Over the last 6 years, I've collected a lot of information on the pocket stick. This stick is known by a lot of names: chizikunbo, yawara stick, koppo stick, kubotan, dan bong, and many more. For the most part, these sticks are approximately 6-8 inches and easily fit into the palm of the hand. Many groups emphasize the striking of nerve clusters or using the stick to enhance joint locks. Generally, a good striking curriculum can be supplemented by the pocket stick, whether you are a strict karate person, or use FMA/JKD concepts.
Last night, I decided to take some time to teach the material to my class for the first time. Only problem, I didn't think ahead to bring enough pocket sticks! Cue the panic!
Luckily, we keep a box of pens in our locker, so I just had everyone fetch a pen. Oddly enough, I was expecting some disappointed looks. Usually when I send them back to get a weapon, I tell them to grab a staff, sword, knife, nunchaku, or something more menacing than a pen. (Better than learning to fight against a banana, I suppose)
But instead, a few of the students had an almost evil look on their face. They knew we were going to do some nasty and fun stuff, they just had no idea what direction I was going to take them.
I think the chizikunbo/yawara/koppo is an awesome concealed weapon that is still quite valid in today's society. Unfortunately, in it's pure form it tends to be immediately recognized by those "in the know" as a weapon. For me, that's where the pen can take over. A good, solid pen works just as well as the traditional weapon, but with none of the evil eyes that come along with one of the ninja keychains from the back of a Century catalog. No one needs to explain a pen, especially if you have a nice little notebook to go along with it. Walking around with a pen in your hand is certainly less menacing than a knife.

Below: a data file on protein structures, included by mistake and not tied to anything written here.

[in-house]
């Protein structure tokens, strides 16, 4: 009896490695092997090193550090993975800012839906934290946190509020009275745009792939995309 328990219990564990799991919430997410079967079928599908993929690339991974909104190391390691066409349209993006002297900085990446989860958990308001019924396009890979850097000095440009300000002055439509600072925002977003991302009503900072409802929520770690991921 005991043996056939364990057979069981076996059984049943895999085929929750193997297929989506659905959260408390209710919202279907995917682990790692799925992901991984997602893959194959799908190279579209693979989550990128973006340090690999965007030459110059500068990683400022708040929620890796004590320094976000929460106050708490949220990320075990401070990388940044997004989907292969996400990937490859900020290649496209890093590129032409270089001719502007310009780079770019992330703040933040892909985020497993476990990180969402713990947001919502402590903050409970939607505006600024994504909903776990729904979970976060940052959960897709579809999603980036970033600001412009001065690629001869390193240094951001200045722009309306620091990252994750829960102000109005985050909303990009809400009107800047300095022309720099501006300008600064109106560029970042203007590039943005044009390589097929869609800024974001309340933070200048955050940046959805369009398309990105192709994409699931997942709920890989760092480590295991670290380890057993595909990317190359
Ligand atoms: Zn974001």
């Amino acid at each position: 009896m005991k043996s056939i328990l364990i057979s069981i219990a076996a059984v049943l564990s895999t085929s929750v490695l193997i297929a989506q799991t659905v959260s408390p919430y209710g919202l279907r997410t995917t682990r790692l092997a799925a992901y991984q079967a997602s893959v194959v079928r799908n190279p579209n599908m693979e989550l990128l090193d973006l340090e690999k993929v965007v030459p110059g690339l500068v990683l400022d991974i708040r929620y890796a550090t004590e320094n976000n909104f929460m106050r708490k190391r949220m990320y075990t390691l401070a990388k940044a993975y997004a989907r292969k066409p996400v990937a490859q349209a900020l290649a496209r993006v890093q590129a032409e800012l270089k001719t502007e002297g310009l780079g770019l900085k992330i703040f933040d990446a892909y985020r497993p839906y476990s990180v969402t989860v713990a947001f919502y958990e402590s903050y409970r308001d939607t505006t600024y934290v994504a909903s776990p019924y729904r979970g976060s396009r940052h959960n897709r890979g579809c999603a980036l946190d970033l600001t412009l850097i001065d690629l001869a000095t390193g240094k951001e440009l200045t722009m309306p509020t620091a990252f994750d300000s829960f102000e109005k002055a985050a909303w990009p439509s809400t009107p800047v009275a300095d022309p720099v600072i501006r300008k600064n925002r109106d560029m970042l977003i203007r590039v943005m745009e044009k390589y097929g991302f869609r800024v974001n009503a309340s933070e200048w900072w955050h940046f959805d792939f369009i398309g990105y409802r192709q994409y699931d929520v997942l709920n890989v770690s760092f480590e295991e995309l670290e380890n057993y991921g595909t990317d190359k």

My students had a great time with the material. Instinctively, they all formed a good fist around the pen, with two ends sticking out on either side. Rather than jump right in, I gave them a chance to brainstorm some techniques they thought would adapt to the pen and how to perform them. Obviously, just about any strike or blocking technique had a version that could be performed with the pen.
We ended the class by going over a flow drill for practicing the main strikes (straight thrust, ridgehand, axe hand, hammerfist, upward hammerfist) followed by some experimentation with our already existing one-step defenses.
It was important to me that while teaching, I didn't just load them with a whole new set of techniques which could only be categorized as pen strikes. I tried to link it very closely with our empty hand curriculum as well as the knife work we've done in the past. By the end of the night, I could see people adding their own flare and style to the techniques, and taking ownership of the methods.
It was awesome.
PS, obviously none of this is new or groundbreaking. I've been lucky enough to learn some material from two people I recognize as experts in the area: Don Rearic and Mickey Yurco. Mr. Yurco is a knifemaker and martial artist in the northeastern Ohio area, and over the years he has made several wonderful knives and impact weapon toys for me. He doesn't have a website, but try to catch him at a knife show if you can. He specializes in making tiny little knives. Oh, and he also makes great pens. :)